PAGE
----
(Chattanooga in the 1890s had 10 railway outlets with 66 passenger trains arriving and departing daily. The town was criss-crossed with train tracks, including not only the main lines but the connecting Belt Line. It's not so often today that you get a glimpse of a train in Chattanooga, but many of the old tracks remain. Many Railroad Crossing signs and switches are still in place, but these days receive little or no use).
One piece of the Belt Line Railroad that is still just about all there ran from the Oak Hills station in Alton Park up by the National Cemetery and on past Warner Park.
Oak Hills was where the Belt Line coming up from Tannery Flats and Broad Street converged with the TAG Railroad and later with the line coming in from the Lookout Mountain Tunnel.
This section of the Belt Line crossed Chattanooga Creek and then went across E. 23rd Street and Rossville Avenue, which was then the main way to get to Rossville, Ga. Later, with several lines going along this route, Rossville Avenue was closed due to all the railroad traffic. The new way to get to Rossville was along Central Avenue to Rossville Boulevard. This was after the Central Avenue Viaduct was built.
Just after Rossville Avenue, this section of the Belt Line veered up to a crossing of Central Avenue near the present Hubbuch Glass. Two branches of the Belt Line converge just above Central Avenue across from Hubbuch Glass.
Then it was a straight shot to the east, going by Montague Park. It went by several manufacturing plants, and one of those today is in use as The Mill. The Belt Line traveled just behind it.
After passing The Mill, the Belt Line curved over toward the National Cemetery. It crossed Main Street at Holtzclaw Avenue. It then went along the west side of Holtzclaw, going by the old stove plant that today is mainly in ruins.
There was then a crossing of Holtzclaw so the Belt Line could serve several industries on the other side of the road. One of these was the Chattanooga Manufacturing Company. A spur from the Belt Line that eventually went to East Lake went off at Bennett Avenue.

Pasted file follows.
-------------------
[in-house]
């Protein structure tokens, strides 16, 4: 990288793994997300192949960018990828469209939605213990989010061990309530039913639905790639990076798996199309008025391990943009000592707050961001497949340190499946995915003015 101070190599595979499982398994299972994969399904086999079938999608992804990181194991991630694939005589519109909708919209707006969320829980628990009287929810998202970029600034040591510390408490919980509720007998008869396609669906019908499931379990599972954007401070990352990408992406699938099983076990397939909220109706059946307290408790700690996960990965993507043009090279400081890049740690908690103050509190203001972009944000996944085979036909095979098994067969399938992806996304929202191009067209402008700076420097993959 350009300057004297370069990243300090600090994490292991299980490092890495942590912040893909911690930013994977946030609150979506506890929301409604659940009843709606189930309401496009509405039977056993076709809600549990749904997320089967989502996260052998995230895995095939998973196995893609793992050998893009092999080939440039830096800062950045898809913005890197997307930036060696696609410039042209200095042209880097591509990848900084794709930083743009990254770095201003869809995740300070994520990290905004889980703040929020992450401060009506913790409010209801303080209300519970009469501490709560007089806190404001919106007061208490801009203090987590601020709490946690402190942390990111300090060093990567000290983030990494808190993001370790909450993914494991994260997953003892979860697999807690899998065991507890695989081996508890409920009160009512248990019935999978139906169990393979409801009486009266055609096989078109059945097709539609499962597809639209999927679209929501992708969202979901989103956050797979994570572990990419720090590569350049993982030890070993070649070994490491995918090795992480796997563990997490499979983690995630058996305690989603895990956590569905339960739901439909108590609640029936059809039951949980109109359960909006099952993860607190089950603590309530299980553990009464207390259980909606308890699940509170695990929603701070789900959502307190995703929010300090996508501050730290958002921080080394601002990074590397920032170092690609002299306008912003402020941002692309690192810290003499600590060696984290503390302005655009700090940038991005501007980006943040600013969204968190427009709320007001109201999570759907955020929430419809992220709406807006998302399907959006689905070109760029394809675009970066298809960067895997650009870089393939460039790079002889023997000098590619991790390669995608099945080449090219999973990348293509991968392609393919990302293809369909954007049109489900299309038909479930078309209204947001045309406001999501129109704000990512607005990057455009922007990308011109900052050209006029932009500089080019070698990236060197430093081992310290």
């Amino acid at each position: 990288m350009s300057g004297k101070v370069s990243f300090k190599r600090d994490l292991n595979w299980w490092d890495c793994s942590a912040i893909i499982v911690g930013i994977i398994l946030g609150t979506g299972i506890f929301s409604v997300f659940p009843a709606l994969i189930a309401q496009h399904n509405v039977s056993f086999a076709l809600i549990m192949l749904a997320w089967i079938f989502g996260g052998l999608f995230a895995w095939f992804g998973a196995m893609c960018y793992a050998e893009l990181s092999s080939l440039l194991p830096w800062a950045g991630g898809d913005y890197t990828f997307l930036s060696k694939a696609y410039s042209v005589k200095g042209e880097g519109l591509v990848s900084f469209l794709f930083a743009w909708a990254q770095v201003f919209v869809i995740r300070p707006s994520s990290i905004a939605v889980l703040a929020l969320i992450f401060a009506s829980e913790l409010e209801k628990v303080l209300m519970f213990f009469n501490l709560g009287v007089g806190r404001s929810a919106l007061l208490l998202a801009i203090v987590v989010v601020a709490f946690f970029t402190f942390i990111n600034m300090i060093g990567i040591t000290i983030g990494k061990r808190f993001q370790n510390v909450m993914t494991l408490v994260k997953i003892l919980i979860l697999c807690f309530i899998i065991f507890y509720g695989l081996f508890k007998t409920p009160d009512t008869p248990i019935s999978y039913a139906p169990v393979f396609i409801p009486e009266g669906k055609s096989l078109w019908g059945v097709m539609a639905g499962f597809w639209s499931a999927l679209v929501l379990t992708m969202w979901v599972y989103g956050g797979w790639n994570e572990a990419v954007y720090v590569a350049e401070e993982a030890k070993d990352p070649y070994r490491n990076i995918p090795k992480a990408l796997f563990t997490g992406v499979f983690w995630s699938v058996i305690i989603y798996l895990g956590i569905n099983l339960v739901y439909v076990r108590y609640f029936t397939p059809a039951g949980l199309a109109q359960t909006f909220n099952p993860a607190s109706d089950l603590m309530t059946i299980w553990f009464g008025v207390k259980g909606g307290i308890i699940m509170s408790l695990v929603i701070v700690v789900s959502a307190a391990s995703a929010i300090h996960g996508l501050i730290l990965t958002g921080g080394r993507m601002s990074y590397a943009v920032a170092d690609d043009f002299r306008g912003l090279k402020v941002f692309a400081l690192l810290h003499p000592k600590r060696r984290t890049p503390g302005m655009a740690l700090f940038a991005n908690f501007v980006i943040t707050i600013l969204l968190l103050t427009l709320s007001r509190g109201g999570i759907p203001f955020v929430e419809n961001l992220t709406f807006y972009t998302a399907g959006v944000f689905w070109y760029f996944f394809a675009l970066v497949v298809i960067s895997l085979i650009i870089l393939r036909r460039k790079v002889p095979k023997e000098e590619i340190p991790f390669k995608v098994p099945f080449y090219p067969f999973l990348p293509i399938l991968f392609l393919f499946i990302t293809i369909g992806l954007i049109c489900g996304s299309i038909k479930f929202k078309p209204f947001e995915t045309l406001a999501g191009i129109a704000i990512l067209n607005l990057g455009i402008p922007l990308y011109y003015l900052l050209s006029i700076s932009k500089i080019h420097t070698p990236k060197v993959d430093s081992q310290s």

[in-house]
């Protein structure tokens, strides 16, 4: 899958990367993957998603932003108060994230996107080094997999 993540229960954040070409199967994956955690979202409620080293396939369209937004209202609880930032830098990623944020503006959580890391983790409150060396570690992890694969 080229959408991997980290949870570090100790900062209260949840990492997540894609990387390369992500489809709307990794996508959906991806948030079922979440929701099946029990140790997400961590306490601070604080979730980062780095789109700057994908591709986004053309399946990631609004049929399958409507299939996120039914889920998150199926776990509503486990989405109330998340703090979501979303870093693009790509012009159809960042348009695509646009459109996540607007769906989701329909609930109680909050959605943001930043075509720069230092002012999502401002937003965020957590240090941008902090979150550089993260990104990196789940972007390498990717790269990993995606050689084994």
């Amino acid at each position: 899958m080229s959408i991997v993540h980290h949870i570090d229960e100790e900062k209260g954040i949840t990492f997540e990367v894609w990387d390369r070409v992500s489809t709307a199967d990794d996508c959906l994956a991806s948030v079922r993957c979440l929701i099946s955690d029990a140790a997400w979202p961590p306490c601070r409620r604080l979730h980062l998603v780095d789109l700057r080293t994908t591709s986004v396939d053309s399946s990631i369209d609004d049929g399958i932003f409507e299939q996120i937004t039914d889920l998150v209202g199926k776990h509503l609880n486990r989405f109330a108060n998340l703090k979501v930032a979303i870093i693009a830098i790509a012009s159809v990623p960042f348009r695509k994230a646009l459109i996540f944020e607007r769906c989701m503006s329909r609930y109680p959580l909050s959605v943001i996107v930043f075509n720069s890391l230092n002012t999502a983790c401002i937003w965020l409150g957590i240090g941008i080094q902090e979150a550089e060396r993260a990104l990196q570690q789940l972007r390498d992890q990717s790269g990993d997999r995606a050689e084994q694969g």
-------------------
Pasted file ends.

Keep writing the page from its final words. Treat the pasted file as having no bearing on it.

Nearby is the Lucey Boiler Company. The brick Lucey office is still there along with several old brick manufacturing buildings.There is still a rail car at a spur leading to the Lucey plant. Lucey Boiler still manufactures some railroad items that are delivered by rail by the Tennessee Valley Railroad Museum.
The Belt Line then crossed Bailey Avenue just east of Holtzclaw. Then it went by an interesting limestone rock outcropping to a crossing of McCallie Avenue. There are large crossing arms in place on both of these main thoroughfares.
Then the Belt Line crossed back to the east side of Holtzclaw at Warner Park. Those going in the new entrance for the zoo are crossing the Belt Line.
After crossing Third Street, the Belt Line goes by the Chattanooga Housing Authority offices. There are several rail cars on a side track just past the CHA.
A spur was built up to the Milne Chair Company just past Citico Avenue.
The main section of the Belt Line then curved back toward town for a junction with the East Tennessee and Virginia line.
The Tennessee Valley Railroad Museum sometimes uses this section of the Belt Line to get from its Chamberlain Avenue location to areas south of town for its excursions.